Film Review: ‘Diablo’

diablo-scott-eastwood
Courtesy of Momentum Pictures

This retro Western is worth watching mostly to see Scott Eastwood tackle a role straight out of his famous father’s playbook.

A squinty-eyed, cigarillo-chomping gunslinger of nebulous motives played by an actor with the last name Eastwood. An abducted woman. A few bloody shootouts. Some lovely footage of the American frontier, as played by a foreign country. On the surface, “Diablo” would seem to have all of the proper ingredients for a rollicking retro Western, yet its sights are set a bit higher, which inspires both admiration for its moxie and disappointment that its script and direction aren’t up to the challenge. Worth watching mostly to see Scott Eastwood tackle a role straight out of his famous father’s playbook — he nails the mannerisms, though the character never takes shape — “Diablo” is certainly more ambitious than the average slice of downmarket Netflix genre fodder, but looks destined for much the same commercial fate.

The second feature from director Lawrence Roeck (“The Forger”), “Diablo” boasts the skeleton of an interesting allegorical oater — at times even a horse-mounted psychological thriller — but Carlos de los Rios’ screenplay never manages to provide flesh or a beating heart, leaving the whole endeavor feeling more like a rough draft. Following a title card that places us in the Colorado Territory seven years after the end of the Civil War, the film drops us cold into a late-night raid, with a quartet of Mexican bandits setting fire to the home of Jackson (Eastwood) and making off with his wife, Alexsandra (Camilla Belle). Managing to salvage his trusty steed and trusty sidearms, Jackson sets off in pursuit.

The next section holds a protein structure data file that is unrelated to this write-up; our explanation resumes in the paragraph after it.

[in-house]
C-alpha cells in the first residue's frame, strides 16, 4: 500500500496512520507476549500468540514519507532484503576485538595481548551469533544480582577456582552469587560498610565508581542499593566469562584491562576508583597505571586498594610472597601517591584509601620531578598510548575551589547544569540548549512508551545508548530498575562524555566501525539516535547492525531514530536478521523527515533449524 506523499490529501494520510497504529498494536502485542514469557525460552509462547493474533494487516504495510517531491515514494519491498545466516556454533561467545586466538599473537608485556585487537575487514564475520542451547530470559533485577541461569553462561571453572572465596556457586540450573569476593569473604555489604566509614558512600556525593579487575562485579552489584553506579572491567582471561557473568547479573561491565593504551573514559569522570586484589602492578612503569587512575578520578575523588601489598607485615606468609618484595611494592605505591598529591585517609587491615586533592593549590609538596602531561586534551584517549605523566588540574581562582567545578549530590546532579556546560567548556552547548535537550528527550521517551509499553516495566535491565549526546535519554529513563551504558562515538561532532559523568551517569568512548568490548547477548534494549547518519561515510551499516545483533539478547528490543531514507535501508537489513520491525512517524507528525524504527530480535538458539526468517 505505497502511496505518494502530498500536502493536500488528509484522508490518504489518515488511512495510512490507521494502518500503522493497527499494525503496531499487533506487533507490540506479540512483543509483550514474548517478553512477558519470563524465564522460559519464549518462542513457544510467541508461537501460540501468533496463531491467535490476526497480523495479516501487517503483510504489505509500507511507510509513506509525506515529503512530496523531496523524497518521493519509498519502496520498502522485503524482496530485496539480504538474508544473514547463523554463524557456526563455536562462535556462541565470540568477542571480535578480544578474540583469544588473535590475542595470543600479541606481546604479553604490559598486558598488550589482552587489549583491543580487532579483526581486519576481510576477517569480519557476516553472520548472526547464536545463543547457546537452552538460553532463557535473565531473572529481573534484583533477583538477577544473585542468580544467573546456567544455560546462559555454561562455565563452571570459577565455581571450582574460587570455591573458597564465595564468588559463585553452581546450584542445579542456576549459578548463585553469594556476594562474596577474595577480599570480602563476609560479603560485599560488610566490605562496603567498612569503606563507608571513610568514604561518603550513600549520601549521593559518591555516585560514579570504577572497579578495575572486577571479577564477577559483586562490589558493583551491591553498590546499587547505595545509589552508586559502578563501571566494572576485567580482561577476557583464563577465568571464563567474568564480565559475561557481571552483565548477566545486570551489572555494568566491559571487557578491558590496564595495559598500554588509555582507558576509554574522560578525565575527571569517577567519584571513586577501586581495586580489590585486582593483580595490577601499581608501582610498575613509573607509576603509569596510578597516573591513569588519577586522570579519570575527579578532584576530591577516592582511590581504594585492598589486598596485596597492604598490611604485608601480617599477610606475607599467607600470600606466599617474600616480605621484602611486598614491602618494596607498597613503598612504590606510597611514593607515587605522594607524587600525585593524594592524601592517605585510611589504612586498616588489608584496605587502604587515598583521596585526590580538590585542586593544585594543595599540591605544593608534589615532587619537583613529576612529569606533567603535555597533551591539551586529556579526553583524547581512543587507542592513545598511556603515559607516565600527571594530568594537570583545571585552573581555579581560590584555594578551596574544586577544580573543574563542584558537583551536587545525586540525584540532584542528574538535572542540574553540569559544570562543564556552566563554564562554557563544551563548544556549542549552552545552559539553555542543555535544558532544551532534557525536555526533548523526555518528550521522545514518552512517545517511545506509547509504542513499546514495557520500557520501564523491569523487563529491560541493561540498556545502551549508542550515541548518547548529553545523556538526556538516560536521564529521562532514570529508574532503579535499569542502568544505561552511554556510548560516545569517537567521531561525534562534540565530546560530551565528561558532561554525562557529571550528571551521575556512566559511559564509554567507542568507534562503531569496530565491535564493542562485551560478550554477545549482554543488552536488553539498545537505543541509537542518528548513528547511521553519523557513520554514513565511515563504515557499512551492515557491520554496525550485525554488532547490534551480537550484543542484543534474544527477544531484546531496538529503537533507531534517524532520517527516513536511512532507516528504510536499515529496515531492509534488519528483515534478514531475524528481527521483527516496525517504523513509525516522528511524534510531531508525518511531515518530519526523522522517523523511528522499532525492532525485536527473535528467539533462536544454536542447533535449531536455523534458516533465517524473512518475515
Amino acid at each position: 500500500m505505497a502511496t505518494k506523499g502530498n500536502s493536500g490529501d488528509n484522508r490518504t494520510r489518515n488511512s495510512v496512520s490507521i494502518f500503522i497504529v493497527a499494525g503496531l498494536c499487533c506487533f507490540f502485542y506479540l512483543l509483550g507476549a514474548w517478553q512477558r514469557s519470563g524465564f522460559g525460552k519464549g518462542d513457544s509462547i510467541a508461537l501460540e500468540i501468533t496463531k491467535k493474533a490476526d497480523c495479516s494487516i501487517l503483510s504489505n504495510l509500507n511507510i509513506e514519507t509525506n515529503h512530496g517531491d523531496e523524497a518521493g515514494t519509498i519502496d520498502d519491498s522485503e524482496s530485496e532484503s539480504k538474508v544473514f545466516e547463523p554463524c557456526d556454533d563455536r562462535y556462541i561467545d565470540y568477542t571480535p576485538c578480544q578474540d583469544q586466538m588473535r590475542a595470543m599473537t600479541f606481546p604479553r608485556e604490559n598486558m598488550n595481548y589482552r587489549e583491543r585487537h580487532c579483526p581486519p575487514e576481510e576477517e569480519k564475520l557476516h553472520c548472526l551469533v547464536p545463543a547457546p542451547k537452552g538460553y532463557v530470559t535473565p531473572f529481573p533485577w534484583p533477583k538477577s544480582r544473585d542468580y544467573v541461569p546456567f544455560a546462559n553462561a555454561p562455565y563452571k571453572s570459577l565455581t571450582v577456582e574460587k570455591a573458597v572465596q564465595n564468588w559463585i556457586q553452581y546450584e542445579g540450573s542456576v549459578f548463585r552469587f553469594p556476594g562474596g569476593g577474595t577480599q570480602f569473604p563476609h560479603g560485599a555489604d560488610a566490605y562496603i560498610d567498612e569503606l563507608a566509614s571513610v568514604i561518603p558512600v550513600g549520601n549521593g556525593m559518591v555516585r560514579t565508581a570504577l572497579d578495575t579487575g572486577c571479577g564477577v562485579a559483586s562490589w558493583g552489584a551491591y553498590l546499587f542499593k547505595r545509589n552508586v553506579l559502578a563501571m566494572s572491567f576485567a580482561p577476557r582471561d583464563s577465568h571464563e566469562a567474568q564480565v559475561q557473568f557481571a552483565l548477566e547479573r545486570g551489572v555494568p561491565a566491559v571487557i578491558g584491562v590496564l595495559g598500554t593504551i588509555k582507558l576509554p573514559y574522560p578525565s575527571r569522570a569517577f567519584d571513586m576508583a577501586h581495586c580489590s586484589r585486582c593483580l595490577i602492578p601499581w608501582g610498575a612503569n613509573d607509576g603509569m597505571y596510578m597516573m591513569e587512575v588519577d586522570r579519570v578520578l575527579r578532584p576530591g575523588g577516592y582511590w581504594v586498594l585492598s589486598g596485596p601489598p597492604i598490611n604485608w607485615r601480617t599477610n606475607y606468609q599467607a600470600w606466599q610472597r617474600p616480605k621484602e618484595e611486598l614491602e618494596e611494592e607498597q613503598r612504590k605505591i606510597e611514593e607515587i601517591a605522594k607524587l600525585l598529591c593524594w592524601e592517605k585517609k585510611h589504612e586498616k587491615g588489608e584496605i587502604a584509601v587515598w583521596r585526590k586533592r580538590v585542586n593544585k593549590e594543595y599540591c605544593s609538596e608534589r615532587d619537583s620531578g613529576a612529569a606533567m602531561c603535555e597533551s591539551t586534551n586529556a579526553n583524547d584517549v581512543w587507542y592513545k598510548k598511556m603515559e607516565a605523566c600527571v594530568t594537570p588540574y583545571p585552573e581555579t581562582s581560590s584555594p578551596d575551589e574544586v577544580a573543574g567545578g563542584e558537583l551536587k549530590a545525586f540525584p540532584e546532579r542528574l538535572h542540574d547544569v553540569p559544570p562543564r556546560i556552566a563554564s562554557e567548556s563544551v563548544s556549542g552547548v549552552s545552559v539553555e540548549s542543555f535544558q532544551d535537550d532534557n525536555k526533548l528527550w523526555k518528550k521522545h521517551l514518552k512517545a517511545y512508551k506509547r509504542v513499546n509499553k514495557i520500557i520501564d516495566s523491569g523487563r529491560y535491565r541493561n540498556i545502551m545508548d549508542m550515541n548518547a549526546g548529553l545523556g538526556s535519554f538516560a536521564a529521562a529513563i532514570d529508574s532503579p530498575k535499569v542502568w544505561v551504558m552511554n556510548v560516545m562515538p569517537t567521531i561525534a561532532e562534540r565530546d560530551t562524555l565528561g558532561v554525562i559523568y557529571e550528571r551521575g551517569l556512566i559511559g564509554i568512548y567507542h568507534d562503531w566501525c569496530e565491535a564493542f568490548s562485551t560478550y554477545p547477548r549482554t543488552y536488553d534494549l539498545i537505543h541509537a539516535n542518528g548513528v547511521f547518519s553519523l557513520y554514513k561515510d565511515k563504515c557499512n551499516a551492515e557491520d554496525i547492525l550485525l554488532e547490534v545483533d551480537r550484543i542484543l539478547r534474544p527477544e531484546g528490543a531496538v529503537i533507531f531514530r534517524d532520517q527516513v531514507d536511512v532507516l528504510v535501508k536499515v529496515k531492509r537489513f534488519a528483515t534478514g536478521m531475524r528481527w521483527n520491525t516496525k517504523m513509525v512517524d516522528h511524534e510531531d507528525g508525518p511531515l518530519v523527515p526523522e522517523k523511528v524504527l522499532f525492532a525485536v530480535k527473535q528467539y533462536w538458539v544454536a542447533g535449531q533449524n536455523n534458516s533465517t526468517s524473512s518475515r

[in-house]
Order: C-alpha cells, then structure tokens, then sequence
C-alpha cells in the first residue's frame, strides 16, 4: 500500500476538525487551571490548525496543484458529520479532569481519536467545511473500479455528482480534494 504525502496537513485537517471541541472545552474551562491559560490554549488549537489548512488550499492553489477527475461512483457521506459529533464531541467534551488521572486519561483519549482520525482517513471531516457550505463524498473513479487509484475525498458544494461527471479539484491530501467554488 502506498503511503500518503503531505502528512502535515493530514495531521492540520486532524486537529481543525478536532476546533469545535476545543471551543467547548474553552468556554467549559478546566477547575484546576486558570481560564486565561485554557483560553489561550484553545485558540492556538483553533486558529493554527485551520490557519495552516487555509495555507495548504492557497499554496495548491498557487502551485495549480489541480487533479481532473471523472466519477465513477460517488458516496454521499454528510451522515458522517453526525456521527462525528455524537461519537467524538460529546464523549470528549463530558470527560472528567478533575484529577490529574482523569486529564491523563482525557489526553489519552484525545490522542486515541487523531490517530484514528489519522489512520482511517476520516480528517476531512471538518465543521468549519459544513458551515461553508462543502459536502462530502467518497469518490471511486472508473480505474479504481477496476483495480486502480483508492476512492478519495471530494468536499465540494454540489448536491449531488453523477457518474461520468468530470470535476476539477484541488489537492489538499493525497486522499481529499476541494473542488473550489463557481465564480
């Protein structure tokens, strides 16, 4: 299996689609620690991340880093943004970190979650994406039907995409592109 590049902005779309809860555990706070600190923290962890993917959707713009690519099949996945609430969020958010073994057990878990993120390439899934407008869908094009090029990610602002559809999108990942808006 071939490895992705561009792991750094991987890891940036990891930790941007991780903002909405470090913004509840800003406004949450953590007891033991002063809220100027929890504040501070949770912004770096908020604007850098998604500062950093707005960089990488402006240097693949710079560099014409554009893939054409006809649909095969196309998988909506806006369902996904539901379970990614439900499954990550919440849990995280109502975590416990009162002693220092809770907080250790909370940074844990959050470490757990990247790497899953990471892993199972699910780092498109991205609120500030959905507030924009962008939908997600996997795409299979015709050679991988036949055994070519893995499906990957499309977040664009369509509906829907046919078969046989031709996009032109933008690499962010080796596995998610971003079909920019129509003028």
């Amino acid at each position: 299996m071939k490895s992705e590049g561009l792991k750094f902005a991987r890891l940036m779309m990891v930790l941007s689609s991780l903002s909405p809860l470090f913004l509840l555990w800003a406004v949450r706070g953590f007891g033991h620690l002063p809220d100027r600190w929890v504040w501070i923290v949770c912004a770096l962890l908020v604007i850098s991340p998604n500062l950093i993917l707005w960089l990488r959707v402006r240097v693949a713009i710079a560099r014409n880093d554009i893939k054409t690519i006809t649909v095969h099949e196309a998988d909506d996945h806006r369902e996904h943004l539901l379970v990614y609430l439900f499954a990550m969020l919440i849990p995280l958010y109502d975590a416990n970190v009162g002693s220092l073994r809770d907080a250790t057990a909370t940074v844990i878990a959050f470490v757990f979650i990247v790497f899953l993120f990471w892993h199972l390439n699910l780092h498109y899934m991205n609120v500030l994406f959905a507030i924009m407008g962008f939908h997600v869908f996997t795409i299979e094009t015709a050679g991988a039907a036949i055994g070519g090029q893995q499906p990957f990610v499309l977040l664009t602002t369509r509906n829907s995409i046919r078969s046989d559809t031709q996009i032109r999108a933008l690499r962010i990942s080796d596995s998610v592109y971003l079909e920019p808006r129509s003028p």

Despite its lean running time and aversion to superfluous detail, the film locks into a loose, ambling rhythm in the early going as Jackson traverses the snowy terrain. (Alberta subs well for Colorado here, and d.p. Dean Cundey makes nice use of drone photography to take in the surroundings.) We initially know nothing about Jackson or his wife prior to the kidnapping, though the chilly reception he gets from the various frontier types he encounters telegraphs that our hero might not be all that he seems.

Jackson’s travels bring him into contact with a traveling Chinese merchant (Tzi Ma), a curious Native American boy (Samuel Marty) and a fellow Civil War veteran (Danny Glover), but his recurring antagonist is Ezra, a strutting, sarcastic psychopath with a sickly brown-toothed smile and a jones for indiscriminate murder. Played by Walton Goggins with Mephistophelean brio, Ezra brings an immense deal of life to the film in his all too brief scenes, and Goggins’ presence here, in addition to the nearly identical setting, all but begs for comparisons to “The Hateful Eight” which are unlikely to be in “Diablo’s” favor.